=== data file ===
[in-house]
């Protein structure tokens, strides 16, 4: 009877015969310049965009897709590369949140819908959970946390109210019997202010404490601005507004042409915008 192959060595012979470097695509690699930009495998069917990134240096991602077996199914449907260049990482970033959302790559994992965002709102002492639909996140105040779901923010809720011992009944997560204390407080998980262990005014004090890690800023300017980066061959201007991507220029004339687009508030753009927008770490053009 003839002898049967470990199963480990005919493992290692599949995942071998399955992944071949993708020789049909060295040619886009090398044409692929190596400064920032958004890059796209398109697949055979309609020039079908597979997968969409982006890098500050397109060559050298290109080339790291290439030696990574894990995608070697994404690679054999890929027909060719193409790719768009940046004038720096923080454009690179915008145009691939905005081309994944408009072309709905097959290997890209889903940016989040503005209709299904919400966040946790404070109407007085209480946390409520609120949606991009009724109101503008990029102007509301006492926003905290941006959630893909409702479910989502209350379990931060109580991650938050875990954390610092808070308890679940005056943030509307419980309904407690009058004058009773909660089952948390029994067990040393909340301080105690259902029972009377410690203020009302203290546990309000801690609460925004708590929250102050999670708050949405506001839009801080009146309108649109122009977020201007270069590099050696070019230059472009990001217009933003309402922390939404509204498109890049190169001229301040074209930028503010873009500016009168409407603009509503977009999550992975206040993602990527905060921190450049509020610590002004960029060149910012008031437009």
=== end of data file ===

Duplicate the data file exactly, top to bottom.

[in-house]
């Protein structure tokens, strides 16, 4: 009877015969310049965009897709590369949140819908959970946390109210019997202010404490601005507004042409915008 192959060595012979470097695509690699930009495998069917990134240096991602077996199914449907260049990482970033959302790559994992965002709102002492639909996140105040779901923010809720011992009944997560204390407080998980262990005014004090890690800023300017980066061959201007991507220029004339687009508030753009927008770490053009 003839002898049967470990199963480990005919493992290692599949995942071998399955992944071949993708020789049909060295040619886009090398044409692929190596400064920032958004890059796209398109697949055979309609020039079908597979997968969409982006890098500050397109060559050298290109080339790291290439030696990574894990995608070697994404690679054999890929027909060719193409790719768009940046004038720096923080454009690179915008145009691939905005081309994944408009072309709905097959290997890209889903940016989040503005209709299904919400966040946790404070109407007085209480946390409520609120949606991009009724109101503008990029102007509301006492926003905290941006959630893909409702479910989502209350379990931060109580991650938050875990954390610092808070308890679940005056943030509307419980309904407690009058004058009773909660089952948390029994067990040393909340301080105690259902029972009377410690203020009302203290546990309000801690609460925004708590929250102050999670708050949405506001839009801080009146309108649109122009977020201007270069590099050696070019230059472009990001217009933003309402922390939404509204498109890049190169001229301040074209930028503010873009500016009168409407603009509503977009999550992975206040993602990527905060921190450049509020610590002004960029060149910012008031437009």